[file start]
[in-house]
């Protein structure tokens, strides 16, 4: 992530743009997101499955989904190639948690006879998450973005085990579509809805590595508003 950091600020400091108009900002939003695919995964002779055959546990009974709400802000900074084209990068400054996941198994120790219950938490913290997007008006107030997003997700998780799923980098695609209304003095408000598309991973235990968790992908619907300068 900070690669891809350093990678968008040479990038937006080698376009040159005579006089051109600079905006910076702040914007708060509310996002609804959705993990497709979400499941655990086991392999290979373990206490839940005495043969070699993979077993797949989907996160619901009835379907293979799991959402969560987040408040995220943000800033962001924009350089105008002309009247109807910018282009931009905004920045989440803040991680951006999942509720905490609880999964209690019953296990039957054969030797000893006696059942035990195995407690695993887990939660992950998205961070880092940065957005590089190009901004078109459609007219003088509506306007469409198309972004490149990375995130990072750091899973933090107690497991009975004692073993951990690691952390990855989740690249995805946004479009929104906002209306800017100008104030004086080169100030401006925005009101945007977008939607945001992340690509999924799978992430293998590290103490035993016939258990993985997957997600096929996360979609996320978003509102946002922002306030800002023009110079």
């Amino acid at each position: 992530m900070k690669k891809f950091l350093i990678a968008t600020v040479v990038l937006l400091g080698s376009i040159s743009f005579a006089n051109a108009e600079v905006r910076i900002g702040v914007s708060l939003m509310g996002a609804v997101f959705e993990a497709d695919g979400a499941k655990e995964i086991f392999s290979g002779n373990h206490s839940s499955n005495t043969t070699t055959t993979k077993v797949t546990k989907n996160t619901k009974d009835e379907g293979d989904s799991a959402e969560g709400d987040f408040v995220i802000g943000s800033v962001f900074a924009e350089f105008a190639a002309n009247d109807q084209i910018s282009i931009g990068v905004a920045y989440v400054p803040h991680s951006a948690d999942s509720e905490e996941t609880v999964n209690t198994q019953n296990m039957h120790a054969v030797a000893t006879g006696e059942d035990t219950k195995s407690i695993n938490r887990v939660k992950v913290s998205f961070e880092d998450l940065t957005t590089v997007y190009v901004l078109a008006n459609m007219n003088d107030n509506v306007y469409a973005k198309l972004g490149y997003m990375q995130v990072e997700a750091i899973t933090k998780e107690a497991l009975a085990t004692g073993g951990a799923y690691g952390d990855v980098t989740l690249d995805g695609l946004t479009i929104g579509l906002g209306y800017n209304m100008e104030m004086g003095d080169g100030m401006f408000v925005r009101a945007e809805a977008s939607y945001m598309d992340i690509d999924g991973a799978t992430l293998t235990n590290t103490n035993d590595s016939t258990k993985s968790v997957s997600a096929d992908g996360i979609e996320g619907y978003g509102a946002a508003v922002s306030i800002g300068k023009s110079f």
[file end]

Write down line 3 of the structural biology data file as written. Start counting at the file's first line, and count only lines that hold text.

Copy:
């Amino acid at each position: 992530m900070k690669k891809f950091l350093i990678a968008t600020v040479v990038l937006l400091g080698s376009i040159s743009f005579a006089n051109a108009e600079v905006r910076i900002g702040v914007s708060l939003m509310g996002a609804v997101f959705e993990a497709d695919g979400a499941k655990e995964i086991f392999s290979g002779n373990h206490s839940s499955n005495t043969t070699t055959t993979k077993v797949t546990k989907n996160t619901k009974d009835e379907g293979d989904s799991a959402e969560g709400d987040f408040v995220i802000g943000s800033v962001f900074a924009e350089f105008a190639a002309n009247d109807q084209i910018s282009i931009g990068v905004a920045y989440v400054p803040h991680s951006a948690d999942s509720e905490e996941t609880v999964n209690t198994q019953n296990m039957h120790a054969v030797a000893t006879g006696e059942d035990t219950k195995s407690i695993n938490r887990v939660k992950v913290s998205f961070e880092d998450l940065t957005t590089v997007y190009v901004l078109a008006n459609m007219n003088d107030n509506v306007y469409a973005k198309l972004g490149y997003m990375q995130v990072e997700a750091i899973t933090k998780e107690a497991l009975a085990t004692g073993g951990a799923y690691g952390d990855v980098t989740l690249d995805g695609l946004t479009i929104g579509l906002g209306y800017n209304m100008e104030m004086g003095d080169g100030m401006f408000v925005r009101a945007e809805a977008s939607y945001m598309d992340i690509d999924g991973a799978t992430l293998t235990n590290t103490n035993d590595s016939t258990k993985s968790v997957s997600a096929d992908g996360i979609e996320g619907y978003g509102a946002a508003v922002s306030i800002g300068k023009s110079f």